Fluid keys make iPad touch typing breezy

Fluid keys make iPad touch typing breezy

Summary: IT researchers at the University of Technology, Sydney have developed a keyboard that lets users type faster on touchscreen devices like the iPad.

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TOPICS: Apple, Hardware, iPad
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IT researchers at the University of Technology, Sydney have developed a keyboard that lets users type faster on touchscreen devices like the iPad.

The keyboard

Christian Sax and the LiquidKeyboard (Credit: Anna Zhu)

Primary inventor Christian Sax and co-inventor Hannes Lau recently developed a prototype of the keyboard for an iPad. The software is essentially a virtual keyboard that appears underneath a user's fingertips, corresponding to hand size and finger positions. The system works by sensing the position of the user's fingers and creating a fluid, QWERTY keyboard underneath. The keyboard also responds to position and pressure.

"We tried to adapt the everyday way of touch typing with a physical keyboard and move it over to the touchscreen [...] that's where it started off," Sax told ZDNet Australia.

Ideally, LiquidKeyboard was intended to operate on a pressure-sensitive surface but current touchscreen technology lacks this functionality. To compensate, the team is using a "pseudo-touch-sensitivity" system which uses the surface areas of fingertips to give indications of pressure. This "pressure" is then used to indicate a key-press on the keyboard. In addition to difficulties in finding the right hardware, the team is making do on a lean budget and a total head count of two.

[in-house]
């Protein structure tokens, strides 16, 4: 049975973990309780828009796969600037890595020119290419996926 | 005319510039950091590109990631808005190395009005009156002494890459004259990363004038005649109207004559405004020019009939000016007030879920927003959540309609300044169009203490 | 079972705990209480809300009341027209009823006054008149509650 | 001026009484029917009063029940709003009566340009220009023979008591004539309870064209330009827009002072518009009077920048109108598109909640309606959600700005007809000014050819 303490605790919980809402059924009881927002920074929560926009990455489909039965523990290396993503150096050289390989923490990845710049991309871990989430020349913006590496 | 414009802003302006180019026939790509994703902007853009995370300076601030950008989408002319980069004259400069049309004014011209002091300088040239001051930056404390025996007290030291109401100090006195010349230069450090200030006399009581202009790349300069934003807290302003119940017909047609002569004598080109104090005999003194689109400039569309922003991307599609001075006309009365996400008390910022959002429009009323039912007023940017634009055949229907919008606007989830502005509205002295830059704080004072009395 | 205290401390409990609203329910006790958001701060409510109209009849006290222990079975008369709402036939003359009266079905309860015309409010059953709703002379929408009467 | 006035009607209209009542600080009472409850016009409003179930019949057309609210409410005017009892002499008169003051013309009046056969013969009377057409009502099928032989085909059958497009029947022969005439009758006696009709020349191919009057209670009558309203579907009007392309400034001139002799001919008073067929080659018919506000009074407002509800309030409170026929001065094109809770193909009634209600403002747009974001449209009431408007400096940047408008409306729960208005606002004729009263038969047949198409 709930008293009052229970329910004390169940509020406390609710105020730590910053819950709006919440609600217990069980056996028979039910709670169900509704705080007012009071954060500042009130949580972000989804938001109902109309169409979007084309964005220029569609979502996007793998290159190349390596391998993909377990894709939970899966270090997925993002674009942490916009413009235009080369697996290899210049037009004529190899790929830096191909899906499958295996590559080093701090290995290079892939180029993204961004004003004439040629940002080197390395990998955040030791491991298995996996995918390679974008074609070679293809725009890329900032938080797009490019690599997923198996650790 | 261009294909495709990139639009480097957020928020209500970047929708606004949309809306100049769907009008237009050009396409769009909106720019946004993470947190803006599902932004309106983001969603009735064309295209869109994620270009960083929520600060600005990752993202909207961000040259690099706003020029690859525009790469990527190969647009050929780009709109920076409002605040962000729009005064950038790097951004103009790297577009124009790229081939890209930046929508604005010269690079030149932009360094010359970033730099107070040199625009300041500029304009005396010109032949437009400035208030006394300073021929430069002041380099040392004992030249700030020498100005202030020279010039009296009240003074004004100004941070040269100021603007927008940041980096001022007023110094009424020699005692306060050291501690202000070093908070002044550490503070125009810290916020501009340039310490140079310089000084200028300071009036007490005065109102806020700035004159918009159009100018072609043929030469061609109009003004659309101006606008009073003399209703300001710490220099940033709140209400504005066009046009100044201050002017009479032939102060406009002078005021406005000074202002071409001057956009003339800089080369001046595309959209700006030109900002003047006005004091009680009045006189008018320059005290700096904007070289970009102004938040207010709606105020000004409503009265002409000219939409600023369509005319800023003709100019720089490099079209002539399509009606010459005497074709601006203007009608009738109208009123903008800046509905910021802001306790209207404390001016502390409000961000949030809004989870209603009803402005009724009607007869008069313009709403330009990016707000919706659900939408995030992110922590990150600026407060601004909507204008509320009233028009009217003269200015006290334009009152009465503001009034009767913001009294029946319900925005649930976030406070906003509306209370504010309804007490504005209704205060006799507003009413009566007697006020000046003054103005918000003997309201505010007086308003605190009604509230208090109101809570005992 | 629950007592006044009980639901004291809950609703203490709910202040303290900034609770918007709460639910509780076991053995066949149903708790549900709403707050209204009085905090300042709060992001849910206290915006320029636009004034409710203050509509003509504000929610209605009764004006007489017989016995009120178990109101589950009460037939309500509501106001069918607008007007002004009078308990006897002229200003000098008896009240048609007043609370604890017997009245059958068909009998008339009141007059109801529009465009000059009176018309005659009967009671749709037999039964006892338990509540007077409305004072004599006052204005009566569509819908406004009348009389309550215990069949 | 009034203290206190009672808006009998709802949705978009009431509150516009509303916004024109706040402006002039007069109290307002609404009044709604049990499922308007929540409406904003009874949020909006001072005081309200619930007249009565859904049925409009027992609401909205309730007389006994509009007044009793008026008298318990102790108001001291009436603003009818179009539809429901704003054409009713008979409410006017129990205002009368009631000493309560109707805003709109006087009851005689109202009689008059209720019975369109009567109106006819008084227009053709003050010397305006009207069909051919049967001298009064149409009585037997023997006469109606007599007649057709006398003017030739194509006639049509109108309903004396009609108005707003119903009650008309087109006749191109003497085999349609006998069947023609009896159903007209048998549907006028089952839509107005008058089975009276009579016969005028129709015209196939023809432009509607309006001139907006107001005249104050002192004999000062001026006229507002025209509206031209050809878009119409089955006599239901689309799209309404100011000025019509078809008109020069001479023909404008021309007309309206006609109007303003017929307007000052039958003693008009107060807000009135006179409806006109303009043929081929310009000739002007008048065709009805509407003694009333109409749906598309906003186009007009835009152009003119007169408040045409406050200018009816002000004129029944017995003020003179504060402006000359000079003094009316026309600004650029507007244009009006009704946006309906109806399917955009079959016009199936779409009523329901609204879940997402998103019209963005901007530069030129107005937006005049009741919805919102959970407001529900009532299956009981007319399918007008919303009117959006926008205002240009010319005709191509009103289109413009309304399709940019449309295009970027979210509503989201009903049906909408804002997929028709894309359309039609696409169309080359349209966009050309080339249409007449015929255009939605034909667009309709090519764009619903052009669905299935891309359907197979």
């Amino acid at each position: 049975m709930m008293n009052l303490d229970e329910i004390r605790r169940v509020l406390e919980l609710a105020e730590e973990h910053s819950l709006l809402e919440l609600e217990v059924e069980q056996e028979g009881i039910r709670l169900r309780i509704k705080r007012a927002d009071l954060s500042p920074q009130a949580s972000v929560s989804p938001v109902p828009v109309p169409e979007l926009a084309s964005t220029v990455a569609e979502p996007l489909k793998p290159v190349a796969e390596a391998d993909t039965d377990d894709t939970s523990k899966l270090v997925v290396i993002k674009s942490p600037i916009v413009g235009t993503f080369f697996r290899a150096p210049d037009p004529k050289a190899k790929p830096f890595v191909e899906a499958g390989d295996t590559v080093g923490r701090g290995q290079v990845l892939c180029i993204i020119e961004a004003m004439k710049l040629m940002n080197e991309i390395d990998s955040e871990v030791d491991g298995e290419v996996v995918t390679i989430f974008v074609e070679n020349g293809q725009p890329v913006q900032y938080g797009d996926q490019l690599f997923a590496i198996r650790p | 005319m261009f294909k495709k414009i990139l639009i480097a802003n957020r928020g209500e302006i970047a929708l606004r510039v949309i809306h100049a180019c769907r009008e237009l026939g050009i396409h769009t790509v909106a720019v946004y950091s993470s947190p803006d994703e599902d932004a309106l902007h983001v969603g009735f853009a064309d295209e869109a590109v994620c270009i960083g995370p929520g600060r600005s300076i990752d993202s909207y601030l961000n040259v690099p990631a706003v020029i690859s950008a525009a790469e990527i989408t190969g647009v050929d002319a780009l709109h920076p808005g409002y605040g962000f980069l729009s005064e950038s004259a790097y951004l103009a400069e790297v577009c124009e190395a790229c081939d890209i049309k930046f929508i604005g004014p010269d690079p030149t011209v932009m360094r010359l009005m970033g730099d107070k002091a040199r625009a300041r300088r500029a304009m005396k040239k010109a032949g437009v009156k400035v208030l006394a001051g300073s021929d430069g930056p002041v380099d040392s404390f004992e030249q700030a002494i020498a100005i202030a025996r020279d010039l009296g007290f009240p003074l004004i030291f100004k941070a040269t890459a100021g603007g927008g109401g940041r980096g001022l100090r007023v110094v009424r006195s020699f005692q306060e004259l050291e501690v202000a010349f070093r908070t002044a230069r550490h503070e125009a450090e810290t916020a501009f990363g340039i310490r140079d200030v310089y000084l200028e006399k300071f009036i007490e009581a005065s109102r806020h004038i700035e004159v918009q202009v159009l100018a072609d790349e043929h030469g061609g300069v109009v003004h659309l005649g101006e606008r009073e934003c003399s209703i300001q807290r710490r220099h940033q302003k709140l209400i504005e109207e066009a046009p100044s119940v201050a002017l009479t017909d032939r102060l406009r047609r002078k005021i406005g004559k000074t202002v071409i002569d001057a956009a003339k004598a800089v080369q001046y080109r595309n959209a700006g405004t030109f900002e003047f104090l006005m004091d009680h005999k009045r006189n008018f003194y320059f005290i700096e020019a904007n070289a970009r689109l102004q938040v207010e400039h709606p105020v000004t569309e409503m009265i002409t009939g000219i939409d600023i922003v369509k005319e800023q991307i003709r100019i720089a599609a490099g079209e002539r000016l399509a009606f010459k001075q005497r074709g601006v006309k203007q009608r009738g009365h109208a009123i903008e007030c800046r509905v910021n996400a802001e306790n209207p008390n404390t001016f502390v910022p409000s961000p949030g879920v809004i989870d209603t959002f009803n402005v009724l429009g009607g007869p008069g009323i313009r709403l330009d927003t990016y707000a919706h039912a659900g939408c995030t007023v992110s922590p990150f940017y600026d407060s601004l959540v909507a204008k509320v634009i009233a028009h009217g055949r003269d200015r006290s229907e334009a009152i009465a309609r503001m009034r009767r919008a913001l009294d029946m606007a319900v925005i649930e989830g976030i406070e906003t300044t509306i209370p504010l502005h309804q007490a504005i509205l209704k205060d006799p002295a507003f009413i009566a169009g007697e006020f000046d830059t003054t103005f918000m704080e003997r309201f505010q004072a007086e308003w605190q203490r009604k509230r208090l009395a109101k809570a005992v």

When the project is completed, Sax is quite open to different avenues of commercialisation. He envisages that the keyboard could potentially be distributed as an app in the App store, or be bought up by a large technology company, like Apple, and integrated into a mobile device's operating system in the future.

With the emergence of laptops consisting of dual screens and touchscreens, Sax is optimistic about the possibilities of a market for the software.

"That would probably be the prime example of an application for the keyboard," he said.

Unlike the relative ease of developing for an open-source system, the team needed to create an Apple developer account to sign up for permits and a certificate to develop for the iPad.

"Developing an application for iPad is not as simple and as straightforward as the Google Android system, but the platform is a bit more powerful and has a better multi-touch capability," he said.

When asked if the team would be developing the software for Google Android in the future, he answered "absolutely". Sax also has plans to take LiquidKeyboard to as many touchscreen platforms as possible.

"[LiquidKeyboard is] not just for Apple, the reason why we're using Apple at the moment is because the hardware is cheap and has the best multi-touch sensitivity, and it is basically a platform to show that it can work on any kind of touchscreen."

Prior to its outing on the iPad, the first prototype was developed in HTML and JavaScript. In part, a virtual keyboard made by Microsoft inspired the design.

"They were interested in splitting a keyboard into two halves, one for each hand," said Sax. However, he felt that the Microsoft keyboard was not ergonomic enough, so he and Lau began to devise a new keyboard that would emulate a more dynamic, natural style of typing.

Currently the duo is refining the prototype.

Topics: Apple, Hardware, iPad

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